Kohan belongs to a family of creative heavies, including her father, Buz, an Emmy-winning comedy writer; her brother David, co-creator of "Will & Grace"; her husband, writer Christopher Noxon ("Rejuvenile: Kickball, Cartoons, Cupcakes, and the Reinvention of the American Grown-up"); and his sister Marti Noxon, formerly an executive producer on "Brothers & Sisters." Kohan's credits also include work on "Sex and the City" and "Will & Grace."
Nancy, however, will be called upon to make some tough moral decisions, Kohan said.
In an environment free of the typical social conventions of suburbia, Nancy has a chance to build a life on her own terms, Kohan said. According to Parker, the task is like breaking an addiction to her old environment. It requires her character to become more aware and more proactive than she's ever been.
Until this season, Parker said, Nancy has been "propelled from one thing to the next by the momentum of her depression and disassociation." But each season, as the tone has grown darker, her character has become less passive, she said. "Before she was kind of nowhere. Now she's at least in the present without a clear understanding of past or future."
This season Nancy will have a new boss, played by Demián Bichir, and a new love interest. Those close to the production would not say whether the sexy star's character turns out to be one and the same.
The complicated role of Nancy was always hard to pin down emotionally, Parker said. "She's pretty narcissistic. She relates to people based on what she needs from them." She has a dry wit but mostly laughs at others. And she behaves naively as if nothing could ever hurt her. "I can't relate to that," Parker said.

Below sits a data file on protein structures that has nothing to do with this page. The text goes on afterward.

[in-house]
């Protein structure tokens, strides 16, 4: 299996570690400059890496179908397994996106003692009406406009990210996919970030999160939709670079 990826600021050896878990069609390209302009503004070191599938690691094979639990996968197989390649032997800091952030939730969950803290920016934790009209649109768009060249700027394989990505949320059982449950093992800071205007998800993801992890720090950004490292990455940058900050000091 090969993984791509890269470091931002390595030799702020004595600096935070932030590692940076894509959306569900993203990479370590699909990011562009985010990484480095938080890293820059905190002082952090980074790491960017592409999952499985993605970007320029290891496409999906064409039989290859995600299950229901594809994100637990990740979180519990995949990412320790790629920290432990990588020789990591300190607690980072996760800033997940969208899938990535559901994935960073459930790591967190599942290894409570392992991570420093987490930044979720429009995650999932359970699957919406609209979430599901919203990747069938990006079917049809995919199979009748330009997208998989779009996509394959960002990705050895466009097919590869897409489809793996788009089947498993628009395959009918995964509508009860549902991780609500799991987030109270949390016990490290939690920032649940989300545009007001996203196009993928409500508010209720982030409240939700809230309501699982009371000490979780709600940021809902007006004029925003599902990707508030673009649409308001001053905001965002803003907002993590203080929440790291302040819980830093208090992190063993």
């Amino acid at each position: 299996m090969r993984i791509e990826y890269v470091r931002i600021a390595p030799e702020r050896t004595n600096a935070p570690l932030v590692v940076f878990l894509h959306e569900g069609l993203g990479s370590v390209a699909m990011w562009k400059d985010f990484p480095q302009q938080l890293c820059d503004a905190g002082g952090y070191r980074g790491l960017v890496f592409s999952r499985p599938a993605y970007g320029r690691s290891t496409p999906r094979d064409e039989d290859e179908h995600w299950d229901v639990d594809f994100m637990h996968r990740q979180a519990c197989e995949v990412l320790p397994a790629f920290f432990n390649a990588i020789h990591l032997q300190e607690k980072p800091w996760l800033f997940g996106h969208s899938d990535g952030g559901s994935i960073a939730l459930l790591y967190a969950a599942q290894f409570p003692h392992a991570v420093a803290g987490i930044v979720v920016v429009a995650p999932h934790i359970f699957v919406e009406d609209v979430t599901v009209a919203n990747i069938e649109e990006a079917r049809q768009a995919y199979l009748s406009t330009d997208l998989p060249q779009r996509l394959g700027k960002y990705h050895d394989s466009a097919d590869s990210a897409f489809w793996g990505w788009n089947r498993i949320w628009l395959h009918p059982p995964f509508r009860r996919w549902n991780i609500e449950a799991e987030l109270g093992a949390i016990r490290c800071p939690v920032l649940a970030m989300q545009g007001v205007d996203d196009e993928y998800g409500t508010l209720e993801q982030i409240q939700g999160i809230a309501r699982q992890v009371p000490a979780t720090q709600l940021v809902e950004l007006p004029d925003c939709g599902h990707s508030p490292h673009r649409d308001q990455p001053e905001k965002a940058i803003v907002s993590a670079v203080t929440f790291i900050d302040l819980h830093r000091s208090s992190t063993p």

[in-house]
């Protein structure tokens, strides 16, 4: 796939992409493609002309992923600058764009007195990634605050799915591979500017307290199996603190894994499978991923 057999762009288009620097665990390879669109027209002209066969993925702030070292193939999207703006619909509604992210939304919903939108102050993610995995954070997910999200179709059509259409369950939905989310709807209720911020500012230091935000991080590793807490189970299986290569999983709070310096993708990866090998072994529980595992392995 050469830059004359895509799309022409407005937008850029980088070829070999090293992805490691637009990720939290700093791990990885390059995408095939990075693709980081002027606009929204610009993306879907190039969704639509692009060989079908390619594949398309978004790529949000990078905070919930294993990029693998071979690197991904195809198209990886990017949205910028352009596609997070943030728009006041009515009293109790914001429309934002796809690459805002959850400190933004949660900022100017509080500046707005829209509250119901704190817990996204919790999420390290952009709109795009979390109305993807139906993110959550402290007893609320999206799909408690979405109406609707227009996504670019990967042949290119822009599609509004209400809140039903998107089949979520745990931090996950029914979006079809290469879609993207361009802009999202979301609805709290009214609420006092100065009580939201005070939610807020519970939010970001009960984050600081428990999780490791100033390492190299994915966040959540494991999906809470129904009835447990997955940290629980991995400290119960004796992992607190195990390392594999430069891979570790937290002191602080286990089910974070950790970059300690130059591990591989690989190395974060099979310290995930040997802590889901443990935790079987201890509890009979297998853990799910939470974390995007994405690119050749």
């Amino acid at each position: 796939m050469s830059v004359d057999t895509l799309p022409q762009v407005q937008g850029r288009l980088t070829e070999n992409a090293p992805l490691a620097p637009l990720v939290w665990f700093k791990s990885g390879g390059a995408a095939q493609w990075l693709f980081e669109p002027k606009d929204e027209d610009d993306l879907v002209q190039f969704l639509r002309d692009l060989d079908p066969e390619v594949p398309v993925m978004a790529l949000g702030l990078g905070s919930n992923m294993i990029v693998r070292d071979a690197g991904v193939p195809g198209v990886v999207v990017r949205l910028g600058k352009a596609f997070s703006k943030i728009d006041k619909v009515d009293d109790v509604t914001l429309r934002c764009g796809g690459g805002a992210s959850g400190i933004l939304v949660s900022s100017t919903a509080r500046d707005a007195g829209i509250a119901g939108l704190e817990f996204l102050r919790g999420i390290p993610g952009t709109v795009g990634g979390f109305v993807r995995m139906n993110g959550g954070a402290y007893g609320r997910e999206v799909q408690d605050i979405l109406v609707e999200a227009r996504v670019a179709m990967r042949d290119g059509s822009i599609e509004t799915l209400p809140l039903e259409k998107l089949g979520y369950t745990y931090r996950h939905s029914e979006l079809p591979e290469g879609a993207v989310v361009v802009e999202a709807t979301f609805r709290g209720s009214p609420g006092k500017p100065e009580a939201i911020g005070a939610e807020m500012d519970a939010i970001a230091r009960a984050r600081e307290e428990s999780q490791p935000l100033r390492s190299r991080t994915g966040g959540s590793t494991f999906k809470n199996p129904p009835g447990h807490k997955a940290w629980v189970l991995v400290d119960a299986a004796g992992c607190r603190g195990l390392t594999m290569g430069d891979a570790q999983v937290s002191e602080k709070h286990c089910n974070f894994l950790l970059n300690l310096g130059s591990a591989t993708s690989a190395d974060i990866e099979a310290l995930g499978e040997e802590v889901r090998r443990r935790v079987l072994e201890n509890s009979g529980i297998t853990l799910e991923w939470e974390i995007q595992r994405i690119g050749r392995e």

In shooting the new season, Parker said she's had to deal with Nancy's new voices. "It takes consideration to bring it together," said Parker, who had worked onstage and in movies before taking this role. One recent evening after a day of shooting, she said she realized she had put too much of herself into a big scene. She said she beseeched director (and co-executive producer) Craig Zisk to reshoot it the next day. Though television's quick pace typically precludes such reshoots, Parker said Zisk found the time. They were both happier with the result, she said.
That wasn't always the case in the early days when news spread about a rift between Parker and Kohan over creative issues. Parker said she's not really interested in "likability," a key issue for television executives.
"She'd never done television before," Kohan said. "There were characters and material she often found objectionable. TV is different from theater and movies. There's a different relationship between the writer and performer. We had to find common ground."
"It's impossible to work with someone every day and not disagree with them," Parker said. "I don't know if she [Kohan] has had a lot of people disagree with her."
Now, both said, they had put those conflicts behind them and have been able to develop a respect and an affection, even, though they might not ever be lunch buddies. Kohan said now when disagreements arise, they can talk about them or, if not, e-mail or communicate through Zisk.
"She's brilliant at what she does," Kohan said of Parker. "She breathed life into this character. We made our peace. We share the baby."
How long the on-screen drama in Ren Mar will last is anybody's guess. "We've mapped out at least two years here," Kohan said. "Who knows where life will go from here? To a certain extent, we reinvent the show every season. This is just a larger reinvention.
"I can't think too far ahead or my head will explode."